Meet the greenest high school in Sacramento

Downtown’s The Met gets makeover, targets LEED, CHPS certifications

The Met principal Allen Young (second from left) and students serenade the halls. Notice the wood-paneled ceiling: They’re reclaimed bleacher seats from Sacramento High School, part of the Met’s green remodel.

The Met principal Allen Young (second from left) and students serenade the halls. Notice the wood-paneled ceiling: They’re reclaimed bleacher seats from Sacramento High School, part of the Met’s green remodel.

No bells ever sound at The Met. The nearly 300 students at this small high school on the south side of downtown apparently just know when to go to class.

Which is cool, and important to note, because it speaks to how life at The Met—part of a nationwide Big Picture Schools family that offers unique academic choices such as local-business internships and mentor programs—is quite unlike the typical high-school experience.

And now, The Met’s uniqueness extends to the environment: A recently completed, $7 million remodel has made it the greenest high school in the city of Sacramento.

“This is almost like a dream, I’m not kidding you,” said Elias De La Cruz, the Met’s longest-tenured adviser—they’re not called teachers—one afternoon while admiring the remodel. He’s been with The Met since its inception, when the school was so ramshackle, he once mounted egg-crate cartons on the walls to minimize outside noise in his classroom (until the fire marshal told him to take it down).

As of this month, Metsters and their advisers show up for class at what will soon be the district’s first and only silver-level Leadership in Energy and Environmental Design, and Collaborative for High Performance Schools certified campus.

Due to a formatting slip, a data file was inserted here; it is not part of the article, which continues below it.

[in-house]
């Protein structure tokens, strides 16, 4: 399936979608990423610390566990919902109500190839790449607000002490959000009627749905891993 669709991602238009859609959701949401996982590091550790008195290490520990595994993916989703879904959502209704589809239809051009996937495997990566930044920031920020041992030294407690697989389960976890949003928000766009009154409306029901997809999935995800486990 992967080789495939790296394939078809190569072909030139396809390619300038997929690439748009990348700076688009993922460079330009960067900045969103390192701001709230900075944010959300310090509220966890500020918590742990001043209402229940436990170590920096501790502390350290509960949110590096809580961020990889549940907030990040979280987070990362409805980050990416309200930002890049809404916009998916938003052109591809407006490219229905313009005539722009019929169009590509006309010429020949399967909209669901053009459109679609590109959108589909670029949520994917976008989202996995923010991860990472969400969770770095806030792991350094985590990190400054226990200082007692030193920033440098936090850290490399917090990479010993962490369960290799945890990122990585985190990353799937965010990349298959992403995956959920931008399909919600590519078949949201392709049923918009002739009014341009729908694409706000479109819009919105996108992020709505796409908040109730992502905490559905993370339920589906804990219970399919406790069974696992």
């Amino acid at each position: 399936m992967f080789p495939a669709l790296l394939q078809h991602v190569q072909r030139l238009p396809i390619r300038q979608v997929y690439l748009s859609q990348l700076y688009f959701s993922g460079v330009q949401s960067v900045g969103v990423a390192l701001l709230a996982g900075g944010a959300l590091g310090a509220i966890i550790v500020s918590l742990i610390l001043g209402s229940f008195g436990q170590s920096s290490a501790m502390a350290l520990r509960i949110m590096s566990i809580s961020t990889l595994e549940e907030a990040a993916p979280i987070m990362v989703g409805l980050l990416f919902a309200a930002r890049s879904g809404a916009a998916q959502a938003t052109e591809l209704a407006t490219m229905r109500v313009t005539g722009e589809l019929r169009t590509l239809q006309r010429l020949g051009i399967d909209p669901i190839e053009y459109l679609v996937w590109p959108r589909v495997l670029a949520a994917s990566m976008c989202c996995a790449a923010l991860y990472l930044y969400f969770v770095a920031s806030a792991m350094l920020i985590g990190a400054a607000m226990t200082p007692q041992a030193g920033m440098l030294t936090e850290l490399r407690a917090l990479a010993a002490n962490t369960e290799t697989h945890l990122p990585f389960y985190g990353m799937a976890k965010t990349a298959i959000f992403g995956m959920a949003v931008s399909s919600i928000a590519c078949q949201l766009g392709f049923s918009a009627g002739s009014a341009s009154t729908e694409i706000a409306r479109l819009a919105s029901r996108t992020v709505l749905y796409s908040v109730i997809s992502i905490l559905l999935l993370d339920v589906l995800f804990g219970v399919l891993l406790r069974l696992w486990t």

“Now, it’s like a college,” says Met principal Allen Young. The original Leland Stanford building from 1947 was preserved during the remodel—but with a few modern and green-friendly twists.

A short bells-and-whistles roundup: Dyson hand dryers in the bathrooms (no paper towels); two-ply, gas-compression windows that optimize natural lighting and Solatube ceiling lights; recycled-content carpet, furniture and countertops; energy-saving and sound-proofed mechanical units such as air conditioning; wall-mounted digital projectors (Young describes them as “an iPad meets an overheard projector”); linseed-based floor tiles; green cleaning products; and reused glass and recycled materials everywhere.

Even when entering the new Met, reclaimed wood from the bleachers at Sacramento High School decorate the ceiling, offering both a cool aesthetic and also inexpensive and eco-friendly acoustics. “[Mayor Kevin Johnson has] been sitting on those,” Young pointed out. “And so have my wife and I.”

The green remodel, a project two years in the making, broke ground in July 2011. The entire Met student body moved out temporarily to Sac High while asbestos and lead were removed from the nearly 70-year-old building. Most of the construction was paid for with a $3 million bond, in addition to district and CHPS funding.

Paul Breckenridge, the Sacramento City Unified School District project manager that oversaw the remodel, is confident that—as revealed by studies—the new Met environs will continue to improve academic performance. For instance, “There aren’t the traditional blue little chairs that you can’t stand sitting in for more than a few minutes,” he noted; kids will pay more attention. They’ll enjoy going to class.

“Plus, there’s absolutely zero grass on this campus,” Breckenridge added, “and everything is optimized for low water usage.”

Still, it’s not an extravagant redo. And the students, while in awe, seem humbled as well.

Third-year student Metster Alex Jones called the new campus “refreshing.”

“It’s cool we’re saving the environment,” he added.

Classmate Ruby Avila showed a bit more excitement. “We’re going to be growing our own vegetables in the garden,” she said of The Met’s farm-to-table raised plots in the quad.

This is not to mention a new auditorium, cafeteria and culinary-arts center, school logo and very cool private-study rooms that connect each larger classroom.

Junior Courtney Harmering pretty much summed up how it feels to get a new school: “This whole campus, it’s awesome.”